A Second Opinion To Help Get Commodity Classifications Right

A Second Opinion To Help Get Commodity Classifications Right

Authorities Having Jurisdiction (AHJ) have a tough, often thankless, and occasionally begrudged job—to uphold public safety and sometimes that means asking the hard questions or saying no. The challenges that accompany this important position are numerous—something our founder and Principal Engineer Ralph, who spent nearly 20 years as an AHJ, knows all too well. Often, local municipalities have more plan reviews coming across their desk than they can keep up with and their review backlog may be weeks long. While AHJs often have years of experience navigating fire and building codes, IFC, Section 104.7.2 and NFPA 1, Section 1.15 grant them the authority to request a third-party review by a registered design professional.

Fire protection engineers apply their experience, education, and thorough knowledge of fire codes/standards to ensure designs meet specified requirements. Recently, a fire sprinkler contractor approached Foster Engineering to review a sprinkler design and commodity classification at the request of the Fire Marshal.

Fire sprinkler designs center around several factors, one of which is the commodity being stored in the space. In this case, the commodity was primarily metal equipment inside wooden crates. At first glance, this seems to perfectly fit the NFPA 13 definition of a Class II commodity—a noncombustible product inside wooden crates. Upon closer examination, the Owner’s Information Certificate indicated that the equipment also had rubber and plastic components. As many in the industry know, when a fire protection engineer hears “plastic” and “storage” our eyes light up and we want to know exactly how much of it is being stored. Plastics burn more aggressively than other materials and produce large quantities of harmful biproducts in the process. Inadequate protection can mean that the fire grows beyond the system’s capabilities which can result in catastrophic losses.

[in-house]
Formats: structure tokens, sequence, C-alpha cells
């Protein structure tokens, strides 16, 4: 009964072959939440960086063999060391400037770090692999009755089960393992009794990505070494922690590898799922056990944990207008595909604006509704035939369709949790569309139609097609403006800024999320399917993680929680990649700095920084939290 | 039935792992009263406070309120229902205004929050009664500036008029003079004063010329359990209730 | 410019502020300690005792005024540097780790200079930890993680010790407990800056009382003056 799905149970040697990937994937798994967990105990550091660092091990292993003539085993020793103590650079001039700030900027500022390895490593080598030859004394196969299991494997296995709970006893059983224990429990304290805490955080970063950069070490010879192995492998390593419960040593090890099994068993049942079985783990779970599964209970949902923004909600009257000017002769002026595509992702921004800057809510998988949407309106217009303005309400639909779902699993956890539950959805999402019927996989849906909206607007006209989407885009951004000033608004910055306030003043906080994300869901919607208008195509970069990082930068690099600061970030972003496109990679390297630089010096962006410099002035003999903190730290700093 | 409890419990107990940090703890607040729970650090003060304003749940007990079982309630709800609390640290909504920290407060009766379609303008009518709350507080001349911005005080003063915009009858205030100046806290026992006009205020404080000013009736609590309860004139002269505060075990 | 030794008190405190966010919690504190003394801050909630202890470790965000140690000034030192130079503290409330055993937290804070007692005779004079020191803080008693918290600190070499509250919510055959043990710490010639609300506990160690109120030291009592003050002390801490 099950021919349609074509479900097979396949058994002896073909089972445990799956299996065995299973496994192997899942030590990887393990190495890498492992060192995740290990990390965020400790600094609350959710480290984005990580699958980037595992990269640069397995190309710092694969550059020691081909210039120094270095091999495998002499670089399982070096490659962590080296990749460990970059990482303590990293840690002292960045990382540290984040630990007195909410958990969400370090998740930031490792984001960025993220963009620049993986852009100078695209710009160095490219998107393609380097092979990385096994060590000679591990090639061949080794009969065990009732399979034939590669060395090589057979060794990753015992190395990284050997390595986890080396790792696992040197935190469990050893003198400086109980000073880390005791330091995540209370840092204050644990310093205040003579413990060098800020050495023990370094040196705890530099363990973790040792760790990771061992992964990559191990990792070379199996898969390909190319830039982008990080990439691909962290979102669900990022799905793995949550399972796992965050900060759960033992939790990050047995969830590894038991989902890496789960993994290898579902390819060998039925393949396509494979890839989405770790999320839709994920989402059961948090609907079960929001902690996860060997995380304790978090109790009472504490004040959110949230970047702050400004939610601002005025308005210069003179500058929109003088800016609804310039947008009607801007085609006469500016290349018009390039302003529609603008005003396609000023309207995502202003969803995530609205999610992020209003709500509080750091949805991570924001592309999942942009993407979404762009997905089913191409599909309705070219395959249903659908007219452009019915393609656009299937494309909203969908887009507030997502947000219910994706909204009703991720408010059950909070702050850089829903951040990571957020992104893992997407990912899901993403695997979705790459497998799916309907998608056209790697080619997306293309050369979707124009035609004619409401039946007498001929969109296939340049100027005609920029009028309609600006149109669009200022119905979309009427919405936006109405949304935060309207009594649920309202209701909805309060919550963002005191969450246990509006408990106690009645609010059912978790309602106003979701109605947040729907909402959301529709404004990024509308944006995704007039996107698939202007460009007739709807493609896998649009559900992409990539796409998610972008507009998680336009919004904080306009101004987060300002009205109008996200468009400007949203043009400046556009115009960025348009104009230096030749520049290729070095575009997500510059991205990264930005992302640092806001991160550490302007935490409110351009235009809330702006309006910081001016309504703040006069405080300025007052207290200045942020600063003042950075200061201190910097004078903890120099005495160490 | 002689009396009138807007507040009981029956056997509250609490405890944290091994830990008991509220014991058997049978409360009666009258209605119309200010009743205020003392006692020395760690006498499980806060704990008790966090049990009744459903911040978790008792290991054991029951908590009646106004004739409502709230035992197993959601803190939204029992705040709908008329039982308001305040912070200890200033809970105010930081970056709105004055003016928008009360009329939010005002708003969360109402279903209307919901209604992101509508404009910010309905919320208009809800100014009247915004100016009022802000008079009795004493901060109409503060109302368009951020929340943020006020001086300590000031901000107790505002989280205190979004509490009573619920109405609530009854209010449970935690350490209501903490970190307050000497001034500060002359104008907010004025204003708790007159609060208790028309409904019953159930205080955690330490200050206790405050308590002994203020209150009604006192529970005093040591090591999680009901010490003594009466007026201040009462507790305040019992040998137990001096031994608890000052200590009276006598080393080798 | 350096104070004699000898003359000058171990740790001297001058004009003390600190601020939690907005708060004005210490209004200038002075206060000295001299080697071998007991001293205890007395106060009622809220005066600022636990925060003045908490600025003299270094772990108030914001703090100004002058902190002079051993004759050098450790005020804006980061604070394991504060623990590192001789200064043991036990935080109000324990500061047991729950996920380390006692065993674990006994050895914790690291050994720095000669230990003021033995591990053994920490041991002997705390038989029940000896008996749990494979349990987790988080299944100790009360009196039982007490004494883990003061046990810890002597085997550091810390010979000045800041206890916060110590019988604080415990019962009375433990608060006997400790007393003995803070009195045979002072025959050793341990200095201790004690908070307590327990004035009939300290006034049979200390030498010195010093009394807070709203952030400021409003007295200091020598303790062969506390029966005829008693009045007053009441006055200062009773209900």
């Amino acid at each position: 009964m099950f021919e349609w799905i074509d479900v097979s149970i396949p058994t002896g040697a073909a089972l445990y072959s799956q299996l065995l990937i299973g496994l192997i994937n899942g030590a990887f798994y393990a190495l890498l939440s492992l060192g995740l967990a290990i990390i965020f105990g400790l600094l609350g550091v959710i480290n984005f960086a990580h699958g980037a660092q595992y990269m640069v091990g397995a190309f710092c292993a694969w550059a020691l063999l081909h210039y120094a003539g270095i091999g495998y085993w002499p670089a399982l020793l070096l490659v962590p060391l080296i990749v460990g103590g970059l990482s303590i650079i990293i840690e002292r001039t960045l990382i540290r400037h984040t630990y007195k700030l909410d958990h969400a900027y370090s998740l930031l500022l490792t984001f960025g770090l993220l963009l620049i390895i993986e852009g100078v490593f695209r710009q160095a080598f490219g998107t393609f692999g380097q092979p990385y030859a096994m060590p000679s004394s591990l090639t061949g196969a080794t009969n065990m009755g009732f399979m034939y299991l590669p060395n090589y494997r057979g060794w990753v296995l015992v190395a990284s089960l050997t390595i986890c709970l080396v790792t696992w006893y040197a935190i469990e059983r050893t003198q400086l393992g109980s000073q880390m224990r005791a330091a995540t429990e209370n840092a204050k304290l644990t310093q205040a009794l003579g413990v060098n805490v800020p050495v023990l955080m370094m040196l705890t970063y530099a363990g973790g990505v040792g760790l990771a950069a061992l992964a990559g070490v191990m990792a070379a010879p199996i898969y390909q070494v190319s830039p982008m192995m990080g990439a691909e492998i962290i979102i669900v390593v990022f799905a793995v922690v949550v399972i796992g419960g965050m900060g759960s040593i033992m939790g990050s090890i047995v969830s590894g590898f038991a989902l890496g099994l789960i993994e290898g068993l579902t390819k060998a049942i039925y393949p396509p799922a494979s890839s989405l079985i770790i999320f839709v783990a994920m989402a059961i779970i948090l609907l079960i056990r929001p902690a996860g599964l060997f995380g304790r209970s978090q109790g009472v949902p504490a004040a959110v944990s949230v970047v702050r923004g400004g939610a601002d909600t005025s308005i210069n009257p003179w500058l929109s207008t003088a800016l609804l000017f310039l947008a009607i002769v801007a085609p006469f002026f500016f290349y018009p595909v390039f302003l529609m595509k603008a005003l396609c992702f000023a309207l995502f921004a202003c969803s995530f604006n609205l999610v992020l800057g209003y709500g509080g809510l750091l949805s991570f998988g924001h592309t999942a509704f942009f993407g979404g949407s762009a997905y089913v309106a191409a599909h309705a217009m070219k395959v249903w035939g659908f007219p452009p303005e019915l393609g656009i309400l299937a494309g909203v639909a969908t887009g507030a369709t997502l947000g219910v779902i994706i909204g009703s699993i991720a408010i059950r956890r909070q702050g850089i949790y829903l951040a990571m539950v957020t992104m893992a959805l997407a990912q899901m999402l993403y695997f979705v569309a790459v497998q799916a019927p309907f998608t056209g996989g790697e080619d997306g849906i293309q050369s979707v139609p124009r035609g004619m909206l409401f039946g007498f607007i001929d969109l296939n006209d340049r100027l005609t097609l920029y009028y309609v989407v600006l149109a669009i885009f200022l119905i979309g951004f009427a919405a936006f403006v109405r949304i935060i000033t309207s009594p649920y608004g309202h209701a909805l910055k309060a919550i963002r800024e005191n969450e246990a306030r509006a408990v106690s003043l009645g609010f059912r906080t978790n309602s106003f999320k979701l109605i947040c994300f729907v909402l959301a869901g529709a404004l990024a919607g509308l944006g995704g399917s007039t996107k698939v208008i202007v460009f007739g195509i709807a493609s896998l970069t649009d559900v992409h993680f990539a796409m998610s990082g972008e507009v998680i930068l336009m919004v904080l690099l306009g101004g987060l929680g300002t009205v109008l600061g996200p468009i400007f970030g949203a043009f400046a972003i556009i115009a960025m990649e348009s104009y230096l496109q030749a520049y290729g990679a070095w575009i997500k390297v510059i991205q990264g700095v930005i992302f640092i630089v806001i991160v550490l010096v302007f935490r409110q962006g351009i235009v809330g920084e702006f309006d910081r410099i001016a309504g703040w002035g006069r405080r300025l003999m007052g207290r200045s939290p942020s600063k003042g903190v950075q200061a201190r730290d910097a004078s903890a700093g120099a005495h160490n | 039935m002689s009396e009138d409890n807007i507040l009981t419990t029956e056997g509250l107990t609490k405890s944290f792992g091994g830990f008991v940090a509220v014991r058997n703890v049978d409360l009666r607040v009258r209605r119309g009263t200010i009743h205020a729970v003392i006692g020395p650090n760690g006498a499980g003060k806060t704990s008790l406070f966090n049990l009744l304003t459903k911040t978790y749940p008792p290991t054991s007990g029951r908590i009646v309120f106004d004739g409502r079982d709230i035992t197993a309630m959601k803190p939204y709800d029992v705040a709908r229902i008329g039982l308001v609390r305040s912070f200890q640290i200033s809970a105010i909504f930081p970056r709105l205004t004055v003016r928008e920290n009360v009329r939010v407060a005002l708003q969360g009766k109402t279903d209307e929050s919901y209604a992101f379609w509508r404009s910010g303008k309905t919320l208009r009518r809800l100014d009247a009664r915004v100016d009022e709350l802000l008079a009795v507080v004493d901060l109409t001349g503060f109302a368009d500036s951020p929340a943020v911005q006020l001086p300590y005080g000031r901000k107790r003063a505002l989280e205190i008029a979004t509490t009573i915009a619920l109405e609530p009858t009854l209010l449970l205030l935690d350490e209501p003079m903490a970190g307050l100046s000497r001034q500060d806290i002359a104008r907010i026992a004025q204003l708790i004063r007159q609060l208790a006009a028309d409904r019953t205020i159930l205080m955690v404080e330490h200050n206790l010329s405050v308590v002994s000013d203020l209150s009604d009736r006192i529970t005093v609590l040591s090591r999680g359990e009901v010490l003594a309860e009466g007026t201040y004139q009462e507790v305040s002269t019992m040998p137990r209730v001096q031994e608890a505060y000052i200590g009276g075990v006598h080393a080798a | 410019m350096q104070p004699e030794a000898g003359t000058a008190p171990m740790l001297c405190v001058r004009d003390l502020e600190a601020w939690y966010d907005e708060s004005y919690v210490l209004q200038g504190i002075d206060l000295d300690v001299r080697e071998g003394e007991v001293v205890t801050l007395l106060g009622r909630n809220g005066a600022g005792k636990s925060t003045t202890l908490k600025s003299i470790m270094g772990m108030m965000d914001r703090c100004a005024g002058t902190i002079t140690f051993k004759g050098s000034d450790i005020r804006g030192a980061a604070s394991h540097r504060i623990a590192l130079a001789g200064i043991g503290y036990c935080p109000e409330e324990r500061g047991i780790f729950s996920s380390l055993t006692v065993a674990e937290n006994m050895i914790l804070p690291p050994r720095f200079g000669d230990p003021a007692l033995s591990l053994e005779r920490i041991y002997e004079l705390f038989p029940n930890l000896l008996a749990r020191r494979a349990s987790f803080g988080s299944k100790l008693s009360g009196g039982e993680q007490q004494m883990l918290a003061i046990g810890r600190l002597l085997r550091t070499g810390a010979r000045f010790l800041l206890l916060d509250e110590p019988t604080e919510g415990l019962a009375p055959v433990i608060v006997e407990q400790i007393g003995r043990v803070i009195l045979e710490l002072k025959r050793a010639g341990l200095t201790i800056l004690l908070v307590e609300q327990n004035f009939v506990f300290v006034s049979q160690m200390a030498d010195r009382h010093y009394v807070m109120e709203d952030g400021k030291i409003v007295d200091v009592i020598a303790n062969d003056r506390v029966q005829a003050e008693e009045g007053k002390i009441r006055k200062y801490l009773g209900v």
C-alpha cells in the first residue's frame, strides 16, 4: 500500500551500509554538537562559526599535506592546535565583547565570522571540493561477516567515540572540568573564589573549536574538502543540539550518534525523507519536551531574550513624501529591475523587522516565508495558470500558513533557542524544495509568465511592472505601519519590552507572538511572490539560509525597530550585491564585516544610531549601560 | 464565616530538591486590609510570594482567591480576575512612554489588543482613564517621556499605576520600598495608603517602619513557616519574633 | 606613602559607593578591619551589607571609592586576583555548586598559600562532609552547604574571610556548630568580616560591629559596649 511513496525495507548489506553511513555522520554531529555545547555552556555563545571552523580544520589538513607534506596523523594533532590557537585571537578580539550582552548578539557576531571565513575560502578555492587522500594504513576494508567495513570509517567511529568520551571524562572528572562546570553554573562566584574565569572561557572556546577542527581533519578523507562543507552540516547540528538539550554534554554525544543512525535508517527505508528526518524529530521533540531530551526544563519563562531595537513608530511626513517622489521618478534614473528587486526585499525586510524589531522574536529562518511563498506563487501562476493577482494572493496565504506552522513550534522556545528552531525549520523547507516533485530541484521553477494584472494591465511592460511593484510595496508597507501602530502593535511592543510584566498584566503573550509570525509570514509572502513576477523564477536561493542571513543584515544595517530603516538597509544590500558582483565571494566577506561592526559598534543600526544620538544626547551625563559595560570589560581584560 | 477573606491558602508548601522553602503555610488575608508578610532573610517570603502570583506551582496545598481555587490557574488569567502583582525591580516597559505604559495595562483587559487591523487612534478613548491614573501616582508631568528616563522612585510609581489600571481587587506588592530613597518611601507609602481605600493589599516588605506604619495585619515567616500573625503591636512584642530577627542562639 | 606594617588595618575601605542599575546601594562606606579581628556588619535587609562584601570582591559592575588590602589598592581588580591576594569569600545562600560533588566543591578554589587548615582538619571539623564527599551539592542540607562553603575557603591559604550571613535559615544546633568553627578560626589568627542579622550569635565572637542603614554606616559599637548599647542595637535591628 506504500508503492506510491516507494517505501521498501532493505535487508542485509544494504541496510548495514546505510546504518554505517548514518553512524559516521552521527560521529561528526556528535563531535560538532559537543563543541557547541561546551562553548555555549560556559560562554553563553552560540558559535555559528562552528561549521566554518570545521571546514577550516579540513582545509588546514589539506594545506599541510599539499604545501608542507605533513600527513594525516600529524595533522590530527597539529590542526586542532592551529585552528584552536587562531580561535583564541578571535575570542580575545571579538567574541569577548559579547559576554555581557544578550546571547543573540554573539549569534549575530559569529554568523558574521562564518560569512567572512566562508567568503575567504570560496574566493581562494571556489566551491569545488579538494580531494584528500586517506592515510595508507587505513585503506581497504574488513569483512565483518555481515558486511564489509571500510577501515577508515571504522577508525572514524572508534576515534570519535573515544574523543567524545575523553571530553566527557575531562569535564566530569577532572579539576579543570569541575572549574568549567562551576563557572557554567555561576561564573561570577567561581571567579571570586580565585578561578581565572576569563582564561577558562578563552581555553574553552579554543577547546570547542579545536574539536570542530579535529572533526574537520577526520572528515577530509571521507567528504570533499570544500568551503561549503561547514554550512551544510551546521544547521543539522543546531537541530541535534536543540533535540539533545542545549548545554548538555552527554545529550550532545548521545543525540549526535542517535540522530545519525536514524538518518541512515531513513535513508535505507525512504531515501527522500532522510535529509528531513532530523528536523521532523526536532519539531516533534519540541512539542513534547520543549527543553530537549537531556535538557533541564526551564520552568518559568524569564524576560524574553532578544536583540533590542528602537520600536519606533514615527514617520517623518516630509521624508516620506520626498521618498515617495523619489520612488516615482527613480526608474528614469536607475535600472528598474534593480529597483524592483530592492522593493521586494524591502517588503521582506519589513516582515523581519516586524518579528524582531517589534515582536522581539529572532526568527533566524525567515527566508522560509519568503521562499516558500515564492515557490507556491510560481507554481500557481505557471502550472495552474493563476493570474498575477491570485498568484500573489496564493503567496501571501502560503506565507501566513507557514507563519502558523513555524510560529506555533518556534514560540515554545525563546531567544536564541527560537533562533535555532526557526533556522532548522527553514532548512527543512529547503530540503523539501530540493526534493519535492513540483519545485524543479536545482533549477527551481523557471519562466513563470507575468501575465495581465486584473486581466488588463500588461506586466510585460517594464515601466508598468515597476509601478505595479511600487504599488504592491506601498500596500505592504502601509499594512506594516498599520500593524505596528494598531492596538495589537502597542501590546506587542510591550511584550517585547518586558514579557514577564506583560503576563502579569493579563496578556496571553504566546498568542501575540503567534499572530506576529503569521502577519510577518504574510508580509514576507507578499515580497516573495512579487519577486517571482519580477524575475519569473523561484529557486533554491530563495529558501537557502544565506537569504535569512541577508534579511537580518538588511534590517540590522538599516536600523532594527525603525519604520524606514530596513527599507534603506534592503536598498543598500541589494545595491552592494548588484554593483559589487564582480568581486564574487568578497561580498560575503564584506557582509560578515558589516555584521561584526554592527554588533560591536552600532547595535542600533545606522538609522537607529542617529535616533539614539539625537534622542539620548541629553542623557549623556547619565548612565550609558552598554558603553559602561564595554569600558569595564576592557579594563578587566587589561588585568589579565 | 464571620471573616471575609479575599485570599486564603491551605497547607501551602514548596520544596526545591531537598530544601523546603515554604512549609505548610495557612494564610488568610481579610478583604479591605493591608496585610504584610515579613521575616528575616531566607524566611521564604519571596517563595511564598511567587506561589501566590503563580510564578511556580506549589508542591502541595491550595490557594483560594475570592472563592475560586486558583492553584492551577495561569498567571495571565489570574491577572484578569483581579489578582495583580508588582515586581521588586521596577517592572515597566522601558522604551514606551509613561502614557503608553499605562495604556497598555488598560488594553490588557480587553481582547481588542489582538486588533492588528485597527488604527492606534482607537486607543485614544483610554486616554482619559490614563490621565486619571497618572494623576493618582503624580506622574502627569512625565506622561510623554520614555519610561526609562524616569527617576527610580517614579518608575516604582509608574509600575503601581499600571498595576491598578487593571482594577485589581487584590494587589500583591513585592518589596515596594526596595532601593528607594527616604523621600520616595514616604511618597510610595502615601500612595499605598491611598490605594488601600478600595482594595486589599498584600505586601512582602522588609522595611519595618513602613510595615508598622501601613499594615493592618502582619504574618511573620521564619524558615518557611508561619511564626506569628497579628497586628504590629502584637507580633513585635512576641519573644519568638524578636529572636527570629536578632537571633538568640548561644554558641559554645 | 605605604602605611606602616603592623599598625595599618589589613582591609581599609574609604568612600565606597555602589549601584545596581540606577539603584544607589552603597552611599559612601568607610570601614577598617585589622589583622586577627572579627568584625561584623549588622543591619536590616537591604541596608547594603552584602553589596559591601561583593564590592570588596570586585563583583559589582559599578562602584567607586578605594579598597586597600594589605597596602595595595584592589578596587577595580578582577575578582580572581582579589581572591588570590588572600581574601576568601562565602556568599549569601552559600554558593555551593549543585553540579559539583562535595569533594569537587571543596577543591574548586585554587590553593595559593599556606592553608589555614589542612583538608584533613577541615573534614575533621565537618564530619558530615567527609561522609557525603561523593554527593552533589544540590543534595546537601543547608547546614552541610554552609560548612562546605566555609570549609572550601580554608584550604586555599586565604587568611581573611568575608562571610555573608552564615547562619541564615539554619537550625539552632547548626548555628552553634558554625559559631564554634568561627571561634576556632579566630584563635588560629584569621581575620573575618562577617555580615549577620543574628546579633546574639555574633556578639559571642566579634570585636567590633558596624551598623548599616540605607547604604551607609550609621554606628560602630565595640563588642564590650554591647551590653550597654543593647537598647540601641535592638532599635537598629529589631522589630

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Since requirements vary depending on the commodity classification, it’s imperative that commodities are properly classified. According to NFPA 13 (2019 Ed.), commodities containing small amounts of plastic—less than 5 percent by weight or volume for expanded plastics—can be classified as Class III. Nuanced considerations like these are why it is important for contractors and representatives to be active participants when an owner fills out the owner’s information certificate. Without verifying the information first-hand, engineers must take the owner’s statement at face value and state relevant assumptions in our analysis.

In this case, after deciding that a Class III commodity classification was appropriate, the next task was determining the appropriate sprinkler protection criteria necessary for the hazard. The 2019 Edition of the NPFA 13 Handbook has an excellent flowchart for determining protection criteria for Class I-IV commodities (Exhibit 20.2). For this particular commodity and storage configuration, we had three options: Control Mode Density/Area (CMDA), Control Mode Specific Application (CMSA), or Early Suppression Fast Response (ESFR). Since the sprinkler contractor selected CMDA, we validated that their design was adequate to meet the protection criteria required for storing this commodity. After verifying the design area and density was appropriate, Foster Engineering provided a letter detailing our analysis and validating the contractor’s design to be presented to the AHJ. Ultimately, the Fire Marshal was satisfied that a licensed fire protection engineer validated the design, and our client was permitted to move forward with the project.

Reviews from a fire protection engineering firm ensure the technical accuracy of the plans prior to submittal to local AHJs and eventual permitting. Beyond ensuring compliance with the requirements of NFPA 13, fire protection engineers take a wholistic approach by evaluating potential hazards in the space and making recommendations based on their intimate knowledge of fire dynamics. If you ever need advice or a second opinion, consider reaching out to Foster Engineering or a local fire protection firm to assist in your fire protection needs.